Norwegian Cruise Line has begun testing out a new program that will allow passengers to ‘pay for perks’ usually reserved for Suite-class passengers and members of the Latitudes loyalty program, according to Cruise Radio.
The program is called Priority Access and gives passengers the ability to receive faster boarding and disembarkation, priority access to tenders, spa credit and other perks from $69 to $199 per stateroom, depending on the length of the cruise.
Priority Access includes:
Priority Security, Check-in and Boarding
Priority tendering (Off the ship)
Priority Debarkation in Home Port
Access to a Daily, Complimentary Standard Room Service Breakfast Menu
A $50 Spa Credit (for services on port days only)
Canapes (delivered on Day 2 of the cruise)
According to Cruise Radio, the program is currently being tested on Norwegian Breakaway and Norwegian Sky, but when contacted by Cruise Critic for comment, the cruise line only confirmed they were testing the program, not the ships it was being tested on.
During the testing phase, it will be limited to 25 cabins per sailing, and is not available to guests staying in the Haven and Owners Suites, or those who have achieved Platinum, Platinum Plus and Ambassador levels in the Latitude program (because all of the perks are already offered anyway).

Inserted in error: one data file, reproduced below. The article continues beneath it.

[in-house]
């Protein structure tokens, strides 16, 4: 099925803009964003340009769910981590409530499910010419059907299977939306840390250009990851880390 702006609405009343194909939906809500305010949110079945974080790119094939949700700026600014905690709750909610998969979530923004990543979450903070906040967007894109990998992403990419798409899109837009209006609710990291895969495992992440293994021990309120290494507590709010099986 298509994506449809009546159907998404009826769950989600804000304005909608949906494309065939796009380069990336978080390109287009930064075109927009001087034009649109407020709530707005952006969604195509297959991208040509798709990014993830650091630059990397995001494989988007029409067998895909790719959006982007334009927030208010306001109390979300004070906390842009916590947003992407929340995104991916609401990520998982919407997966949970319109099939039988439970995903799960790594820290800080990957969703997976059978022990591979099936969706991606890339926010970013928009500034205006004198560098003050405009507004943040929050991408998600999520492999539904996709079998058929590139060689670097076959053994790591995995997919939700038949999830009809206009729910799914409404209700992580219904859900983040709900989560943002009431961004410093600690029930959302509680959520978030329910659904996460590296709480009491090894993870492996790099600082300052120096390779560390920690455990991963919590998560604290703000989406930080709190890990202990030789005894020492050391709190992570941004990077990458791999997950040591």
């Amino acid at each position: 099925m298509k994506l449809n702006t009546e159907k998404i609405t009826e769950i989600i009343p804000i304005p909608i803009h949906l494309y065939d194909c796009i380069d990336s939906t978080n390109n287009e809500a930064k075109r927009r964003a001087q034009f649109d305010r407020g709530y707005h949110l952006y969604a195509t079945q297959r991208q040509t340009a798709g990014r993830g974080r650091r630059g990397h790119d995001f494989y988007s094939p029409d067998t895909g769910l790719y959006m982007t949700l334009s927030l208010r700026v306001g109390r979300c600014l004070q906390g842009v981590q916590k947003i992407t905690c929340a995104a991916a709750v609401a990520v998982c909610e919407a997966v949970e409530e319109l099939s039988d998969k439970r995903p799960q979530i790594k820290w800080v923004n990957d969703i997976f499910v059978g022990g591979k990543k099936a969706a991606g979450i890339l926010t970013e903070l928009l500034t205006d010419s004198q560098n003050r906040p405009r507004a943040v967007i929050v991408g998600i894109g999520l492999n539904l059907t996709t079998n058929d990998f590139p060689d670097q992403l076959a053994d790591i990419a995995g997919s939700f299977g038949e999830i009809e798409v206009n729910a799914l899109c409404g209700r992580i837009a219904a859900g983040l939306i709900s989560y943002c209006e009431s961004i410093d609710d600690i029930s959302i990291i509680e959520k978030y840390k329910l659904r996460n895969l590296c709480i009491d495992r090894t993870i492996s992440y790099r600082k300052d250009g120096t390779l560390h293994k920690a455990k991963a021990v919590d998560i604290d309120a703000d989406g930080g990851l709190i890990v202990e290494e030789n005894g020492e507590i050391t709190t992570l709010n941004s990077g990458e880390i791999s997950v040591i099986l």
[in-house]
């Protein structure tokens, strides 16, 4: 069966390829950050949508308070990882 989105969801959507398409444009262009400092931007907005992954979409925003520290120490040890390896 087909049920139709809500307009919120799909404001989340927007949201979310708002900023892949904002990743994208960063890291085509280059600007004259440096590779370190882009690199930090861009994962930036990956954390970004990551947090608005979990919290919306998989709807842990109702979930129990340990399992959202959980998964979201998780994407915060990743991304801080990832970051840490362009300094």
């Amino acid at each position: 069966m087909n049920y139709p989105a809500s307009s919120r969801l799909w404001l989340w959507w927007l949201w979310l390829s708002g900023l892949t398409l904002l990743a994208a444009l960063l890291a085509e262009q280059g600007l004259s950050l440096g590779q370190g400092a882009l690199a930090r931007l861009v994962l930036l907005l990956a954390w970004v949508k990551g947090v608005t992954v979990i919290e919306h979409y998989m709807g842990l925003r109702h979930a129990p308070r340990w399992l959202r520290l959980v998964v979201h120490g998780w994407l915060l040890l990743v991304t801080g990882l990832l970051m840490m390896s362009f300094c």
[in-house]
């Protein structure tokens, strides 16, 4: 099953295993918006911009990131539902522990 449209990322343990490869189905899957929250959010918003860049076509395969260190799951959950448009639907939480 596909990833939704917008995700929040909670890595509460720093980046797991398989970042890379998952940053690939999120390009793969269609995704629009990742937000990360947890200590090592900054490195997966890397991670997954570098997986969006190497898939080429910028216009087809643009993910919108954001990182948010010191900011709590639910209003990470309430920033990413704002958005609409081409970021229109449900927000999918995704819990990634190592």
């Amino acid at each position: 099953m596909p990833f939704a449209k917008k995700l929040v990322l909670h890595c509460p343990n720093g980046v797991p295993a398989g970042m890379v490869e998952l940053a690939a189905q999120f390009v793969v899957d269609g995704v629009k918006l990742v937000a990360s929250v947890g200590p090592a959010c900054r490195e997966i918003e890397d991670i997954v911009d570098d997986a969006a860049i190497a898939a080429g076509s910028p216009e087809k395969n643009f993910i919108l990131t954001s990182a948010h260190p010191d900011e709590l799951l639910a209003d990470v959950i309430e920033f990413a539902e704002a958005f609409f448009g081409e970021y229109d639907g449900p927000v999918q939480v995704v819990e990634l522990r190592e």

Per stateroom price:
$69 per stateroom for sailings lasting 3-5 days
$99 per stateroom for sailings lasting 6-9 days
$149 per stateroom for sailings lasting 10-15 days
$199 per stateroom for sailings of 16 or more days
The ‘pay for perks’ option is likely to prove popular for groups of passengers with members that are staying in suites or already part of the line’s loyalty program, enabling the entire group to embark or tender ashore faster, for example.
With the perks available at the cost of your average shore excursion for a family of four passengers, its likely to prove popular, which is unlikely to go over well with Latitudes members who have earned their perks through loyalty to the cruise line.
Nickel-and-diming is a constant in the modern cruise industry though. If passengers are willing to pay more to dine in a specialty restaurant (and eat better food than those in the main dining room), why not expect that they’ll also pay for priority access to tendering and boarding?
Norwegian’s Priority Access program does not offer the same level of benefits at present, but if they were to add in VIP seats for theatre shows and ‘skip the queue’ benefits for at-sea attractions (such as the go-karts aboard the Breakaway-Plus class), it would probably prove very popular.